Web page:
The power plants are considered as representing a real danger (and the accidents which occurred seem to show it well) but, what about the risk which is associated to it? 
It is true that civil nuclear accidents have had real impacts on health and the environment.
An analysis of these nuclear accidents will allow us to better understand the “danger-risk” ratio, a concept we have already discussed in this blog (2)
 Rappel :  Remember, hazard is the potential for harm (a rifle is dangerous because it can cause serious injury or death) and risk is the likelihood that the hazard will occur. It depends on the frequency of exposure to the hazard, the severity of the injury, and the ability to control or avoid the hazard (if the rifle is well maintained, the user is well trained in its use, and under the right environmental conditions, the risk of being injured by a rifle is relatively low).
The International Nuclear and Radiological Event Scale (INES)
Developed in 1990 by the AEIA and the OECD, this scale, ranging from 0 to 7, gives an indication of the severity of a nuclear or radiological event. It applies to all events associated with the use, transport and storage of radioactive materials and radiation sources. It was developed in order to better characterize accidents but also to provide a framework for communication about these events.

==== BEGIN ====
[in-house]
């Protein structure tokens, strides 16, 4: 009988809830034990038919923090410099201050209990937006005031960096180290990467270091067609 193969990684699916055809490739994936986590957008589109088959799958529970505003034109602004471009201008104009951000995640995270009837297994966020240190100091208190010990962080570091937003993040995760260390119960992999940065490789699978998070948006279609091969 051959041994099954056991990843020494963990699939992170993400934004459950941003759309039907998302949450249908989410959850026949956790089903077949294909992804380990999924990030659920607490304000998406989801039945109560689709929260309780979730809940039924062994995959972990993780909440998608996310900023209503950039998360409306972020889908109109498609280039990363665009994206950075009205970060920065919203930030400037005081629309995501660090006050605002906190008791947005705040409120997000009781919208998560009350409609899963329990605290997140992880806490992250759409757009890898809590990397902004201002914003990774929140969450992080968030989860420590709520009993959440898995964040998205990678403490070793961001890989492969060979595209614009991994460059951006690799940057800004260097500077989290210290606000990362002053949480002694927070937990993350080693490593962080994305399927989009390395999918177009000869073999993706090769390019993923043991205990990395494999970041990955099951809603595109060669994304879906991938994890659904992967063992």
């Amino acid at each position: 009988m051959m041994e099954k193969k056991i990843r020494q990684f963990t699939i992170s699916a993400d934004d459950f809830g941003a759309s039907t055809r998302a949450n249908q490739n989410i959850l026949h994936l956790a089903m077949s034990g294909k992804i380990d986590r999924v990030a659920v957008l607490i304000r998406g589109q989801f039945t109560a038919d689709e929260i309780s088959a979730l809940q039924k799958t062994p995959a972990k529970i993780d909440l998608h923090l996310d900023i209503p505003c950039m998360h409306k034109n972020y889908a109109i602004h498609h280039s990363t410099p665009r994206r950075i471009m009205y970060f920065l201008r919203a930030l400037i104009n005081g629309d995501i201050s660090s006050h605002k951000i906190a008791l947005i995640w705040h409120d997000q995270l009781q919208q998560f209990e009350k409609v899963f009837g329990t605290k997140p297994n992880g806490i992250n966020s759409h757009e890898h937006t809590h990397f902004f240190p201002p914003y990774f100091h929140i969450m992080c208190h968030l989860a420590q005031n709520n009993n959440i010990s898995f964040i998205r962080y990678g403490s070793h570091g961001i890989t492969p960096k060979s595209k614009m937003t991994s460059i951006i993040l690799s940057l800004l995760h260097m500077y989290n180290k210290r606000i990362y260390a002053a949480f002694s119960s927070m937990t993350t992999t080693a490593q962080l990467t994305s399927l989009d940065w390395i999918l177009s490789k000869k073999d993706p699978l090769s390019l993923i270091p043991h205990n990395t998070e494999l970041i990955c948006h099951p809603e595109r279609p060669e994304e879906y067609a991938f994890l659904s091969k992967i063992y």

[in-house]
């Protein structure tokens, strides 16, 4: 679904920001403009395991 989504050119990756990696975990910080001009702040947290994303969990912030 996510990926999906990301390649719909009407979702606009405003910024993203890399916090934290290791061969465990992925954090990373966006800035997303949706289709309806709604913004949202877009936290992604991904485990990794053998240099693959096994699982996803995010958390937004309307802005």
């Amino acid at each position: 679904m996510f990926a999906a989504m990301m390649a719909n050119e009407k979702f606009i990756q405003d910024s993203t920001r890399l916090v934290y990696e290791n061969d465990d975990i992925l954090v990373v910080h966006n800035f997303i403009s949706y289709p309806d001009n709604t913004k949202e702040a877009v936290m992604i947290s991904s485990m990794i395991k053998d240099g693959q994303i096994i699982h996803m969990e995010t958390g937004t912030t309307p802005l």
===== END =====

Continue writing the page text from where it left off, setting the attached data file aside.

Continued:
Member States use INES (3) to assign a score to nuclear or radiological events indicating their significance.
° Events are classified into seven levels. The scale is logarithmic, which means that the severity of an event increases tenfold at each level.
° Events are considered according to the following criteria: Impact on the population and the environment, Impact on radiological barriers and controls, Impact on defense in depth.
° Events of no safety significance are classified at the bottom of the scale, at level 0.
° Events without relevance to radiological or nuclear safety are not ranked on the scale.
Study of the main nuclear incidents and accidents